With a variety of construction spread across some 350 sites, bridge builders have recently made their mark on the U.K.'s 140-mile HS2 London-Birmingham high-speed railroad. While it has had some individual success, the whole $50-billion megaproject risks going awry.

In its recent annual review, the government's Infrastructure and Projects Authority rated HS2's current chances of successful delivery as "unachievable." That was a downgrade on last year's assessment when success seemed feasible but challenging. 

During the last financial year, the project company HS2 Ltd. met 11 of its 15 key schedule performance indicators for that period. Three of the missed four indicators arose from actions by third parties, according to the company.

While HS2 Ltd. has failed to meet the key schedule performance mark, it says it remains on course to complete the work "well in the range of 2029 to 2033." 

But when the line will reach the central London terminal at Euston is still unknown. With costs rising, the government paused work at Euston in March. It also halted development of the roughly 40 miles from the line's northern end, at Fradley, to Crewe. 

“The next 18-24 months will see the project move into an exciting new stage," noted HS2 Ltd. CEO Mark Thurston last month, resigning from his $800,000-a-year post. "Someone else should lead the organization and program through what will be another defining period for HS2," he added.  

The project has moved from "a scheme in development to a major construction project that employs 28,500 people across the country," added HS2 Ltd. chair Jon Thompson, who will run the job from September until Thurston is replaced.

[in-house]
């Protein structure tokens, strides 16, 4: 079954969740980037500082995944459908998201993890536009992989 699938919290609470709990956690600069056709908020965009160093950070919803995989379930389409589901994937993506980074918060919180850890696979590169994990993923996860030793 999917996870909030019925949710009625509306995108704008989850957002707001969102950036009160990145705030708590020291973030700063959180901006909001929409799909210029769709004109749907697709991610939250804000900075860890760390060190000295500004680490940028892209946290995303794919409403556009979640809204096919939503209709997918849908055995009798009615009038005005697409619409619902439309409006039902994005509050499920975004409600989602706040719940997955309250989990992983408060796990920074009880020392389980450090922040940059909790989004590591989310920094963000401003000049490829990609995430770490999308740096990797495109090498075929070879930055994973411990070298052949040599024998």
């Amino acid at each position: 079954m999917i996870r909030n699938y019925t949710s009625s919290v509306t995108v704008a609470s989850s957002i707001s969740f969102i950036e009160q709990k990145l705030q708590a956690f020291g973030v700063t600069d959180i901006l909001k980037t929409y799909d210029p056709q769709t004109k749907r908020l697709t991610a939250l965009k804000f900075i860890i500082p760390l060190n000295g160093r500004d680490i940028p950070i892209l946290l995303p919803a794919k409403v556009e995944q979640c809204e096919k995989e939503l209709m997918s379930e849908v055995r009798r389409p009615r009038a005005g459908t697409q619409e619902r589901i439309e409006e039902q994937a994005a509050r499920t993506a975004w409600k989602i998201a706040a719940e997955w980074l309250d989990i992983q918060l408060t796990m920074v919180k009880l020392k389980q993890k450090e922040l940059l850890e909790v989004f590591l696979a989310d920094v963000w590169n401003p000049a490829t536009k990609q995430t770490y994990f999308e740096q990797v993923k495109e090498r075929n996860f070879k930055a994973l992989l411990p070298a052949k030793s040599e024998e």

Meanwhile, on the ground construction teams are paving the way for the new line. Near Lichfield, about 12 miles from Birmingham, the Balfour Beatty VINCI joint venture (BBV) deployed around 150 people and 18 suppliers over 10 weeks to build the Streethay bridge to carry an existing railroad over the route of the high-speed line.  

Steethay_bridge_ENRweb.jpgHS2 completes the Streethay bridge under the South Staffordshire railway line. Photo courtesy of HS2 Ltd.


The contractor excavated 15,400 tons of earth and built 460 ft of retaining walls under the line of the railroad. It then slid a 82-ft-long, 159-ft-wide concrete bridge completed nearby last month into place. With the new 2,900-ton deck positioned on the excavation walls, the original track was reinstated, and the line reopened in mid-August. 

Coordinating multiple teams and interfaces of the slide was "no small task," according to Mark Jordan, the design director at the project's Mott MacDonald Systra Design Joint Venture  

Meanwhile another BBV team a short distance along the line at Fulfen Wood hired Netherlands-based Mammoet to slide a 6,800-ton concrete box into a pre-excavated trench on an 840-wheel self-propelled transporter. The roof of the 184-ft-long, 62-ft-wide box will carry the main west coast railroad over HS2.  

Just east of Birmingham, a BBV team used 10 large excavators to remove a 130-ft-long by 33-ft-wide road bridge deck weighing 4,400 tons in 56 hours. In its place, they will build a new 985-ft-long, 82-ft-wide concrete twin box to carry the line over the busy M42 motorway without impeding traffic.  

M42_bridge_removal_ENRweb.jpgCrawler cranes removed a road bridge over the M42 motorway to make way for HS2. Photo courtesy of HS2 Ltd.


Further south, about 12 miles northwest of London, the Align joint venture of Bouygues Travaux Publics, Sir Robert McAlpine and VolkerFitzpatrick made most of the quiet holiday season to build one span of the country's longest railroad bridge over a local highway.  

Rather than wait for the launch girder placing around 1,000 precast deck elements along the 2.1-mile-long Colne Valley Viaduct, the contractor raised 11 sections with a crane to form the 130-ft span. "As the launching girder hadn’t reached that point...we opted to go ahead with the work," says an HS2L spokesman.